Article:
Contrary to fears in 2005 that the domestic equity rally would ebb, last year Norwegian pension funds still benefited from continued high oil and commodity prices. These sectors boosted the performance of the Oslo Stock Exchange, which is heavily biased towards oil and oil services companies as well as the shipping industry. The exchange has seen a 40% rise over the past four years

Norwegian Pension Fund Association’s secretary general Rolf Skomsvold, says that many of the smaller funds have a home-bias in their equity allocation and that this proved fruitful last year.

Casper Holter, partner at investment consultant Pensjon & Finans, agrees that equities, particularly domestic equities, were the main performance booster for Norwegian investors in 2006. “Equities did outperform last year but the average equity holdings are still small by international comparisons,” he says. “Most funds fall far short of the 35% cap as the average equity allocation is about 30%. Of this 11% is invested in international equities through funds.” The boost to domestic equities bucked a long-term trend towards slowly increasing foreign assets, albeit temporarily, he adds.

“The Oslo Stock Exchange has outperformed since 2003 and so far this year has returned over 7%,” says Tom Jarneid, investment director at the Telenor Pensjonskasse. The fund returned 8.7% in 2006.

Despite the continued high oil prices, worries about the end of the equity rally and increased in interest rates, the NOK6bn (€747m) Telenor fund’s asset allocation remains stable. At the end of 2006 it had 25% in equities, of which three quarters were invested internationally. The bond allocation was 55%, with some 5-6% in foreign assets, and 12-13% was in domestic real estate. The remainder was invested in hedge funds. Jarneid says that no dramatic changes were on the cards.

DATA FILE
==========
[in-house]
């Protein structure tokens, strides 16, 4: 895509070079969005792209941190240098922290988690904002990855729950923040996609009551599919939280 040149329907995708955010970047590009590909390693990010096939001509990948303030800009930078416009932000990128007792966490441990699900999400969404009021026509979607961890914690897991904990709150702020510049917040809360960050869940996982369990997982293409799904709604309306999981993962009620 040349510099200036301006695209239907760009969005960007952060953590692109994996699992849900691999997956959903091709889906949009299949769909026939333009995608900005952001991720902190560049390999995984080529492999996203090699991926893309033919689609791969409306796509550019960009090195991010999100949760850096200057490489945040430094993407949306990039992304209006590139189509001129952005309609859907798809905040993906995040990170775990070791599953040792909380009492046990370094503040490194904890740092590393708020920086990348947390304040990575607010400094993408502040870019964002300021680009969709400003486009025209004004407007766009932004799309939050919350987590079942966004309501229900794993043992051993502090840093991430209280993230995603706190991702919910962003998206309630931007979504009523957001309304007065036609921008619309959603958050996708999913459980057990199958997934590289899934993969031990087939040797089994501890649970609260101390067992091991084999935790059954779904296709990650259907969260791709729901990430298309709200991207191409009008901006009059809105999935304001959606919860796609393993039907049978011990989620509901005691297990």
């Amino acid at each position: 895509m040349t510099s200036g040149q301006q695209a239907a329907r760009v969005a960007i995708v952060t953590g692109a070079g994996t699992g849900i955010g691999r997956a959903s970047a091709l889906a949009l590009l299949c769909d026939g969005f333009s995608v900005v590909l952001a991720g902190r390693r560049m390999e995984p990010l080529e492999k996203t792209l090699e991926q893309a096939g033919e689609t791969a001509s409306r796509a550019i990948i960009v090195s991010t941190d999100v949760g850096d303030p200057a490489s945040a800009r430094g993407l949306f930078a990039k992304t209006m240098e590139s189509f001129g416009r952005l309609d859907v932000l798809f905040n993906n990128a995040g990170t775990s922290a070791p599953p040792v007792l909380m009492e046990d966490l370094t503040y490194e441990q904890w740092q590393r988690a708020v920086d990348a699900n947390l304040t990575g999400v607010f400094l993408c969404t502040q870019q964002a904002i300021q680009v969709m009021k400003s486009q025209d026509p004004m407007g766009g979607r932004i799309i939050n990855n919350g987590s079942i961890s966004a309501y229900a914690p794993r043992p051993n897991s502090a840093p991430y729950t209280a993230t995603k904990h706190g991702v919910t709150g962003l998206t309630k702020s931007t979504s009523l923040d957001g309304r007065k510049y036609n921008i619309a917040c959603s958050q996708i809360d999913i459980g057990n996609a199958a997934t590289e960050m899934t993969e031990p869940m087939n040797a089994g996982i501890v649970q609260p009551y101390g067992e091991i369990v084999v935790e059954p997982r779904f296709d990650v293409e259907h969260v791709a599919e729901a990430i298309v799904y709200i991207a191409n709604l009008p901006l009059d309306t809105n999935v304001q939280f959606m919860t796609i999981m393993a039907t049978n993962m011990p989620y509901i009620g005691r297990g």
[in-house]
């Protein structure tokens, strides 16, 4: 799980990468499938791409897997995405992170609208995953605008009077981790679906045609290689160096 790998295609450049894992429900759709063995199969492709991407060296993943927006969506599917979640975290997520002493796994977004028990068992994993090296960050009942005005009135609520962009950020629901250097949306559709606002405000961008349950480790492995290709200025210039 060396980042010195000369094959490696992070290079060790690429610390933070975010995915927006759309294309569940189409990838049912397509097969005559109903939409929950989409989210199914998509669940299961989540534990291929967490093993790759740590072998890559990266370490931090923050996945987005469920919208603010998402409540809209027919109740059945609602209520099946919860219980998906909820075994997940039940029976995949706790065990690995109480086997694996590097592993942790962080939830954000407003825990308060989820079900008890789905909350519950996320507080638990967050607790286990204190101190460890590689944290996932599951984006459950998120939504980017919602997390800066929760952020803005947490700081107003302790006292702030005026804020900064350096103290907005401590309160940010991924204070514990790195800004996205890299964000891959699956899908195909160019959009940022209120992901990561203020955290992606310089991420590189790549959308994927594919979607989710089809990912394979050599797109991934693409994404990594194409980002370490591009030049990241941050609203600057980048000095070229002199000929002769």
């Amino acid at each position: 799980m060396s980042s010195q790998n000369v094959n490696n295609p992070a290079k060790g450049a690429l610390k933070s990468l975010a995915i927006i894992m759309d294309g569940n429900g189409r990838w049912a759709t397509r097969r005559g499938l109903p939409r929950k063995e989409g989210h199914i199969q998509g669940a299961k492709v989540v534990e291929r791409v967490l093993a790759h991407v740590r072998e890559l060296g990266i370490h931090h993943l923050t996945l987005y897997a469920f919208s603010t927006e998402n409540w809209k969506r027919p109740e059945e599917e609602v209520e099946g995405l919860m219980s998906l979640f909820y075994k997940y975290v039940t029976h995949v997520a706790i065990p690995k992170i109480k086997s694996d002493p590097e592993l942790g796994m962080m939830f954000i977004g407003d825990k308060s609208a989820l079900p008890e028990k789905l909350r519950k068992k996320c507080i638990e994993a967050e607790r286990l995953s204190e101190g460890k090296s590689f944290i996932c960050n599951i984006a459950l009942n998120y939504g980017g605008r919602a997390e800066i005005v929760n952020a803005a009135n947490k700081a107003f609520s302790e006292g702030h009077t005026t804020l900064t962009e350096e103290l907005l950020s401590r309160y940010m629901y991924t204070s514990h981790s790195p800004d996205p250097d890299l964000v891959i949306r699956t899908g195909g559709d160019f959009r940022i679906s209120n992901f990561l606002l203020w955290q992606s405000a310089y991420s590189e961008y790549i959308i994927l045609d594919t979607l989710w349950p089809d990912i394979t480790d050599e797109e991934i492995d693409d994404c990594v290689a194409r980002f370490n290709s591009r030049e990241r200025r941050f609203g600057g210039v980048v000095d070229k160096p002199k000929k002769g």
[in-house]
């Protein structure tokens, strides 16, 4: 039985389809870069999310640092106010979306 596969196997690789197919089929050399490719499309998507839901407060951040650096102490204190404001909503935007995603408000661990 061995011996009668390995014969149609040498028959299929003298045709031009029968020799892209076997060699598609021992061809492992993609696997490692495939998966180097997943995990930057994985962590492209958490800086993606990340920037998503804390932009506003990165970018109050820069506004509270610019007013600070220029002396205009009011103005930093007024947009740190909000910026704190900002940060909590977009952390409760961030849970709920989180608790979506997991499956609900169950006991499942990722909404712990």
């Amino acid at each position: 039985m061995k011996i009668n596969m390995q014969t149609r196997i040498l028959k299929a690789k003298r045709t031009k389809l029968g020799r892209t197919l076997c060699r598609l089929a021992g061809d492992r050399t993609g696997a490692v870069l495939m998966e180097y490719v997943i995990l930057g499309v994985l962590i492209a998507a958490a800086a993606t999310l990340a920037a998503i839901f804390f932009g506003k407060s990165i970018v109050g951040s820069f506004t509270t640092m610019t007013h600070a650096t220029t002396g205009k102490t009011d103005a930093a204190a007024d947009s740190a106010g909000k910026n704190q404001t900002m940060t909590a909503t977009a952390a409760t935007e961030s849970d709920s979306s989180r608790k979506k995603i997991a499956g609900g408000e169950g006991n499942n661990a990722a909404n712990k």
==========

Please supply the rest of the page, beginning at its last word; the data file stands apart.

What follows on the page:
Another good performing asset class was where real estate, but as the average allocation among Norwegian funds remains small, at less than 10%, it had less of an effect than equities, Holter says.

However, bonds underperformed, although not enough to wipe out the equity gains. “Long-term interest rates were increased in Norway so funds suffered losses, particularly as most funds have an even heavier domestic bias on the bond side than the equity side,” Holter notes.

Jarneid says that the solidity level was helped by higher interest rates because inflation kept up with the rates, now at 5.5%, compared with 3.25% only a few years ago. The Telenor fund has a 4% guarantee requirement. He adds that the Norwegian krone also rose compared with the larger currencies, and this also detracted from performance as not all assets were hedged back into krone.

“Norwegian equities have had an exceptional rally for several years and has contributed to very good results for Folketrygdfondet” says managing director Lars Tronsgaard. “We are a rather large shareholder in all major companies in the domestic equity market. Therefore we have to take a long-term perspective on our investments. If we wanted to make changes in the portfolio, which in fact we do as an active portfolio manager, we have to make them over the long term. Furthermore, being the largest investor in the domestic market, we never comment on what portfolio changes we are planning to do.”